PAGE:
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Twins eke out Game 1 win thanks to Mays

10/9/2002

MINNEAPOLIS (AP) -- Fifty-five thousand screaming fans on their
feet, rocking the Metrodome and waving their Homer Hankies.
Excellent pitching, timely hitting and a tense one-run game.

The Minnesota Twins aren't going to go away.

They even grounded the high-flying Anaheim Angels, the team that
broke all those offensive records last week against the New York
Yankees.

''Just so much energy, so much enthusiasm,'' Joe Mays said after
limiting Anaheim to four singles in eight innings and leading
Minnesota to a 2-1 win Tuesday night in the opener of this
improbable AL championship series.

''Wow, that was just ... wow!'' catcher A.J. Pierzynski said.

The team that wasn't supposed to make it to Opening Day isn't a
surprise anymore. Even Bud Selig knows that. After trying to kill
off the team, the baseball commissioner showed up and saw Minnesota
move within three wins of its first World Series in 11 years.

''I'm glad he came out to give us some support,'' Twins
outfielder Torii Hunter said. ''We won't fault him for all of that
that happened. Bud was just doing his job.''

Signaling the time has come to forget the Yankees, Braves and
other big spenders who have dominated the playoffs in recent years,
the Twins showed just how dominant they are in the Metrodome,
improving to 13-2 there in postseason play. Game 2 is in the dome
Wednesday night, with Rick Reed pitching for the Twins against
Ramon Ortiz.

The Metrodome was festive and loud for its biggest baseball game
since Oct. 27, 1991, when Jack Morris' 10-inning shutout beat
Atlanta 1-0 in Game 7 of the World Series.

This was another tight one, with Anaheim's Kevin Appier almost
matching Mays. The Twins got just five hits and the Angels four,
and the crowd was on its feet shouting during key points and
throughout the ninth inning.

''This is the game we play against Anaheim every time,''
Pierzynski said. ''One run, one way or the other, one pitch decides
it. It's exciting baseball. You can't ask for much more as a fan or
as a player.''

Baseball owners had tried to fold the Twins along with the
Montreal Expos last offseason, but were blocked by the Minnesota
courts. Since then, the Twins have seemed intent on banging the
gavel on all of baseball, wanting to force Selig to hand them the
World Series trophy.

''Contract-ula-tions Twins for a superb season/All the way for
Bud's sake'' read one sign behind home plate.

''I think the place had a lot of electricity in it. Obviously,
the fans were into it,'' Angels manager Mike Scioscia said. ''They
looked like they were reacting to every pitch. I thought it was a
great atmosphere.''

Anaheim, too, is a surprise to be here. The Angels are seeking
their first World Series appearance since joining the major leagues
in 1961.

Mays, hit hard by Oakland in Game 2 of the five-game division
series, shut down the Angels, who hit .376 in their four-game
victory over the four-time defending AL champion Yankees -- the
highest average by a team in any postseason series.

''He had everything tonight,'' Twins manager Ron Gardenhire
said. ''He went right at the hitters and made them swing the
bats.''

Mays allowed only four hits and an unearned run caused by an
error by shortstop Cristian Guzman. Mays, who threw 68 of 98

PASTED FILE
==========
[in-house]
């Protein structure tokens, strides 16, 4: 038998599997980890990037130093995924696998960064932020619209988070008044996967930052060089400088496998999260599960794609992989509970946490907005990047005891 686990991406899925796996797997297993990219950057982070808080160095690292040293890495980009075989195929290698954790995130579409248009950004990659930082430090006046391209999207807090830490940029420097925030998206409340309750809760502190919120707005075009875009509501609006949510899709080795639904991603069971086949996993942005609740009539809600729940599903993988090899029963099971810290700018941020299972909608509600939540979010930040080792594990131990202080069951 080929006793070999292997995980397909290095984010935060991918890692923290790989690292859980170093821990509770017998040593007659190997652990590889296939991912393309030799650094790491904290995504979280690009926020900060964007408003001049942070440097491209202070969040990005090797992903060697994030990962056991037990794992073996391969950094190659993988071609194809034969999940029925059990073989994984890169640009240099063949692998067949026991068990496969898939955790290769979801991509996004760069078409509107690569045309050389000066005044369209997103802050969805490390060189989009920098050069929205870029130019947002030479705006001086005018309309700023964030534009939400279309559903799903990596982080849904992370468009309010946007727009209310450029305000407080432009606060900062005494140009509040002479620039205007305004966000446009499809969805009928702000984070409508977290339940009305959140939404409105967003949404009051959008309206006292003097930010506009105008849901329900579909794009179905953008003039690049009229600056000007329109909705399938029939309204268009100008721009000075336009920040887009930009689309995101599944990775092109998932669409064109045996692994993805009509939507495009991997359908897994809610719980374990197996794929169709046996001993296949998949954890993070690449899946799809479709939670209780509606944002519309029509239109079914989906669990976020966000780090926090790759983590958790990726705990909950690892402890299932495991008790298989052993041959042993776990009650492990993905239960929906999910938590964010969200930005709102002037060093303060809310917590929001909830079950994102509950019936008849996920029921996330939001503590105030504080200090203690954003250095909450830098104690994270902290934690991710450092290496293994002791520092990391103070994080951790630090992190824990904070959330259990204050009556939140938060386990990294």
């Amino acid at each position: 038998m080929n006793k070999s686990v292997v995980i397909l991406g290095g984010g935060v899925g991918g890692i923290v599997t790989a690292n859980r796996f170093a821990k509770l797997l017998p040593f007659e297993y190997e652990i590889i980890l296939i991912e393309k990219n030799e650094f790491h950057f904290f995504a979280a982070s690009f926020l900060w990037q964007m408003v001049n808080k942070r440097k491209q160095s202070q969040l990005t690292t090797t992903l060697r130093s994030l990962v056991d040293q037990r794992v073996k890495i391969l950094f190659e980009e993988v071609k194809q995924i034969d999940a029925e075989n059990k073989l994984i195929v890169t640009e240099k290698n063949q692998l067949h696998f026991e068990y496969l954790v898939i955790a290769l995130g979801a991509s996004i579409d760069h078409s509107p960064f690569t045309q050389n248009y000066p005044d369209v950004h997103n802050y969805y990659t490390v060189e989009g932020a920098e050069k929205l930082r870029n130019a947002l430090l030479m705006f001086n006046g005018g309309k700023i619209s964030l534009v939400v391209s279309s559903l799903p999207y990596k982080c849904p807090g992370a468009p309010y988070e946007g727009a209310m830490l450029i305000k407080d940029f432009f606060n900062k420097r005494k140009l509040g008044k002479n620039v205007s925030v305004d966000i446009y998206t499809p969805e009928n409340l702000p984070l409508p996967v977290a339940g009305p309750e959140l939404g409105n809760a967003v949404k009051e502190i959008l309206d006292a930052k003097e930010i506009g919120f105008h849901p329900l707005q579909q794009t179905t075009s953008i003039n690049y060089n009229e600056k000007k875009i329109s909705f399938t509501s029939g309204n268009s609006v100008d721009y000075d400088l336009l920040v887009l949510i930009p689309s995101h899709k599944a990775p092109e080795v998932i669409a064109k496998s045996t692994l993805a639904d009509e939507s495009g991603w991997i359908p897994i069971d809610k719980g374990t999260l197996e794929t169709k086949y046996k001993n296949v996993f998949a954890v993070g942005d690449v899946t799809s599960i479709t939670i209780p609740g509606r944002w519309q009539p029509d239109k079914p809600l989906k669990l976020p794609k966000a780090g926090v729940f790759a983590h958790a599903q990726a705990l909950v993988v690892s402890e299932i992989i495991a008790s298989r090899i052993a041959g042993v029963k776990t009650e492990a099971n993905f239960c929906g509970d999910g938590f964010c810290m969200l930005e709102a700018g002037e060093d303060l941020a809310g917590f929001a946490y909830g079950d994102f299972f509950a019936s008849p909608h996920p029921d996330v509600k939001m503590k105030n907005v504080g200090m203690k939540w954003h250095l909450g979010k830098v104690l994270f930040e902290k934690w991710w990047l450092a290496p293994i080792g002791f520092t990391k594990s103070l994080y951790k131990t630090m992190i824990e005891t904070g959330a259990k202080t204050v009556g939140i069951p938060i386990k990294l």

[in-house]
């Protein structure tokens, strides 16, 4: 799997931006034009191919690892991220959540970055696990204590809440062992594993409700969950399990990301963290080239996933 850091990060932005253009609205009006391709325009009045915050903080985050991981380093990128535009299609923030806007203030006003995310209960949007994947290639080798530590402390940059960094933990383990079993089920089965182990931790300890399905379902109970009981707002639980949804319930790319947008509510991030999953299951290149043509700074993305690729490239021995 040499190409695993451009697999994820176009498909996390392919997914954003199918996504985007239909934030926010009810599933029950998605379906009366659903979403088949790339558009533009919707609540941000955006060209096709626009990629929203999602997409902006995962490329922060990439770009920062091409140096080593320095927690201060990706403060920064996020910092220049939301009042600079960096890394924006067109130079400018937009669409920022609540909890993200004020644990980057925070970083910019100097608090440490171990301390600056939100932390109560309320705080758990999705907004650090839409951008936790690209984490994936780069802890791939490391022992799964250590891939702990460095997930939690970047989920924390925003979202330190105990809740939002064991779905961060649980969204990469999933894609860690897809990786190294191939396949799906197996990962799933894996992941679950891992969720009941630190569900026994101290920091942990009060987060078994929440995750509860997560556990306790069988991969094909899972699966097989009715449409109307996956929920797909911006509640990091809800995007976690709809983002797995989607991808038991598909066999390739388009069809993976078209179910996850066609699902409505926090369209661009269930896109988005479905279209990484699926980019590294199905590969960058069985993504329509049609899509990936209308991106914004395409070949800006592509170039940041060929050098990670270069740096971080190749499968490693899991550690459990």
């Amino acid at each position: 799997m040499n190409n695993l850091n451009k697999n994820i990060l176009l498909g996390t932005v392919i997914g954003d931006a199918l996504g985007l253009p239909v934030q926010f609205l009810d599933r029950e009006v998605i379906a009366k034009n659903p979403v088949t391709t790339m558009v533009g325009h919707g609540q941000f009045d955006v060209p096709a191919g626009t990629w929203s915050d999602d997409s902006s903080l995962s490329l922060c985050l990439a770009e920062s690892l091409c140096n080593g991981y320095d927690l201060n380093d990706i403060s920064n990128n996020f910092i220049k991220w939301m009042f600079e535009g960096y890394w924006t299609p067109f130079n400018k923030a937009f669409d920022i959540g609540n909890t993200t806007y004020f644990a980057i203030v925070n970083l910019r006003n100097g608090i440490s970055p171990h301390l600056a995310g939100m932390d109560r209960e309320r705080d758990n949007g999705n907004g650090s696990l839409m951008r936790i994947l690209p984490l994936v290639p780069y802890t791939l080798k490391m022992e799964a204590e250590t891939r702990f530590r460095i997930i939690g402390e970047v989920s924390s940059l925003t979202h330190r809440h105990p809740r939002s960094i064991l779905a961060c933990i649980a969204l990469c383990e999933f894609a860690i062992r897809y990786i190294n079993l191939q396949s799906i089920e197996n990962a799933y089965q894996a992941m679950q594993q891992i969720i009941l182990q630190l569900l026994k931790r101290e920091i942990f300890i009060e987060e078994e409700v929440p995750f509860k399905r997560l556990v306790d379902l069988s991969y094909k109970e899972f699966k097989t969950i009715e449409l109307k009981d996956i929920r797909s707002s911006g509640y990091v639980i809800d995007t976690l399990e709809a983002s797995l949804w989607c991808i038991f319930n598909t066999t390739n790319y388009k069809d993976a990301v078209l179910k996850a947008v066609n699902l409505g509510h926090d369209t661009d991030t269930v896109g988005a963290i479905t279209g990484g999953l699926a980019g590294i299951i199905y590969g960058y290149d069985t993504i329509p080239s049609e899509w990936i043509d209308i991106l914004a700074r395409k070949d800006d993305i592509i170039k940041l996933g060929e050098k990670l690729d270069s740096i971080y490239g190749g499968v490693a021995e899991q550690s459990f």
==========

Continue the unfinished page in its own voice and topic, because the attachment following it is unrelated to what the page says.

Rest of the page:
pitches for strikes, called it ''the game of my career'' and
described the atmosphere as ''overwhelming.''

''There was just so much energy, so much enthusiasm in the
crowd,'' he said. ''To go out there and give them a good game to
watch -- I think that gives them the reward.''

Mays, who struck out three and walked none, came out after the
eighth inning. He retired his final 13 batters but tightened up a
little after the eighth and told his manager he wouldn't mind if
Eddie Guardado finished.

''I would have given him the ball. He had the option to go back
out there in the ninth,'' Gardenhire said.

Guardado struck out Darin Erstad leading off the ninth, then
walked Tim Salmon. After Garret Anderson flied out, he threw a
called third strike to Troy Glaus, who glared at plate umpire Ed
Montague.

''I asked him if it was down. He said 'No, it was a good pitch.'
I came back and looked at it on the film, and it was a good
pitch,'' Glaus said. ''He was right.''

Anaheim, whose .282 regular-season batting average led the major
leagues, didn't get a single leadoff man on and hit .129
(4-for-31). Last week, the Angels batted .361 against the Yankees
with two-strike counts. They were 0-for-14 with two strikes against
the Twins.

''Everything was on the black,'' said Adam Kennedy, who scored
Anaheim's only run. ''We just didn't pressure them tonight.''

Appier, winless in four postseason appearances gave up two runs
and five hits in five innings, but it wasn't enough.

Minnesota went ahead in the second when Hunter doubled, advanced
on a wild pitch and came home on Pierzynski's sacrifice fly.

Anaheim tied it in the third on singles by Kennedy and David
Eckstein, and the error by Guzman on a grounder by Erstad that
stayed down on the slick artificial surface. Minnesota had the
fewest errors in the major leagues during the regular season (74)
and Anaheim (87) was second in the AL.

Koskie drove in the go-ahead run in the fifth with a double off
a hanging splitter that landed just inside the right-field line. It
came after Luis Rivas walked and Guzman singled.

''This is a pretty big win,'' Koskie said. ''But we've still got
to win three more ballgames.''

Game notes
Rod Carew, whose number was retired by the Twins and
Angels, got his 3,000th hit playing for the Angels against the
Twins in 1985. ... The home team hadn't won the ALCS opener since
1999.